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Don’t be surprised if Seahawks offensive line has some growing pains in 2020

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LSU v Mississippi State Photo by Wesley Hitt/Getty Images

When the Seattle Seahawks take the field in 2020 one of the biggest questions facing the team will be how the offensive line will perform. The Hawks offensive line has long been an issue, with the team struggling through different strategies through the years without ever landing on a strategy that kept Russell Wilson upright in the pocket. While many fans are hoping that the offseason changes to the group could result in instant improvement, the reality is that the season could start out with some growing pains.

For starters, gone in the middle of the line are Justin Britt and D.J. Fluker, after having combined to start 109 games for the Hawks in recent years. In their place are B.J. Finney and Damien Lewis, each of whom brings significant potential, but neither of whom has ever been a full time starter in the NFL.

Lewis, of course, is a third round guard the team hopes can become a dominant road grader in the run game while providing adequate pass protection for Wilson. The Hawks haven’t had the best success with third round guards under Pete Carroll and John Schneider, with neither Rees Odhiambo nor John Moffitt panning out as hoped. However, hopefully the third time’s a charm when it comes third round guards.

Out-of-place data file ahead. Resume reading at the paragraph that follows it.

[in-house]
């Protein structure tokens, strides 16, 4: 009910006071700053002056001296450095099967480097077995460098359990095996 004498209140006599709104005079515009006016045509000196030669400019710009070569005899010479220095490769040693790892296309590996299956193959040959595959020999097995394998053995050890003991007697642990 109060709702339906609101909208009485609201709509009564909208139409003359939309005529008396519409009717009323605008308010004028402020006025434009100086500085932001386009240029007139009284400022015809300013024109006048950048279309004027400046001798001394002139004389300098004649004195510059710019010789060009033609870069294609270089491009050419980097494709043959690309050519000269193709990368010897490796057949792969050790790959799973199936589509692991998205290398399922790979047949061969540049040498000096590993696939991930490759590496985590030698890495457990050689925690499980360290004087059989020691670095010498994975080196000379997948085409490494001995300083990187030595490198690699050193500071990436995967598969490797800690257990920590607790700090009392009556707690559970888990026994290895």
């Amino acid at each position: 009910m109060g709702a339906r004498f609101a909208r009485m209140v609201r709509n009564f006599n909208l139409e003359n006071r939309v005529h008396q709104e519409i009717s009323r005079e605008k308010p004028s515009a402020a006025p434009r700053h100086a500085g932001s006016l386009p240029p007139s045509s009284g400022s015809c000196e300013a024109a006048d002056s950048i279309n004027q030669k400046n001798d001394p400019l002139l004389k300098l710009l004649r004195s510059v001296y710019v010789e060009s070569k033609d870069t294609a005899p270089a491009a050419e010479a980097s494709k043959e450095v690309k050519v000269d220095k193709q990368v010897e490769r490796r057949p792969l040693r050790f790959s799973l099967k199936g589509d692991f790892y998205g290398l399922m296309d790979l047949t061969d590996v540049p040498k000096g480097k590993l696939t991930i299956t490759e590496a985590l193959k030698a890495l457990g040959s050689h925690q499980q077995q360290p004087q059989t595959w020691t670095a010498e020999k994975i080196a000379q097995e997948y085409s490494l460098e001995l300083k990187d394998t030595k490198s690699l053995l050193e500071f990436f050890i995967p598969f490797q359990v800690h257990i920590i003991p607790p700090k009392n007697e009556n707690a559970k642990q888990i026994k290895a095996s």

At center, Finney is at the point off his career where he has the potential for everything to come together. Between five years of practice reps and the more than a thousand offensive snaps logged during his time with the Pittsburgh Steelers, Finney could prove to be a steal. Offensive line coach Mike Solari and the team’s front office are likely hopeful that Finney proves to be another Casey Wiegmann. Wiegmann had roughly twice as many games started under his belt, 25 compared to Finney’s 13, when he signed with the Kansas City Chiefs to play for Solari in 2001, and Wiegmann then went on to play 11,000 consecutive snaps for the Chiefs and Denver Broncos over the next eleven seasons before simply walking away.

In addition to those changes, the Hawks appear set to let Phil Haynes battle it out with Mike Iupati at left guard, and even if Haynes wins the starting job, the probability of Iupati staying healthy enough to play 16 games for a second consecutive season seem somewhat low. If the team does find itself in a situation with Lewis and Haynes starting at the two guard spots, it would be the first time the team had such inexperienced guards since 2016, when Mark Glowinski played left guard and Germain Ifedi manned the right guard spot.

Fans, of course, aren’t likely to have fond memories of that 2016 Seattle line, as it was one of the youngest, least experienced offensive lines assembled in NFL history. The youth and inexperience led to many of the same issues that other teams with multiple first year starters encounter. Teams like the 2015 New England Patriots, the 2016 Seahawks, the 2016 Indianapolis Colts and the 2019 Los Angeles Rams all had three first year starters on the offensive line, and all of those teams saw the impact of that youth in its on field performance.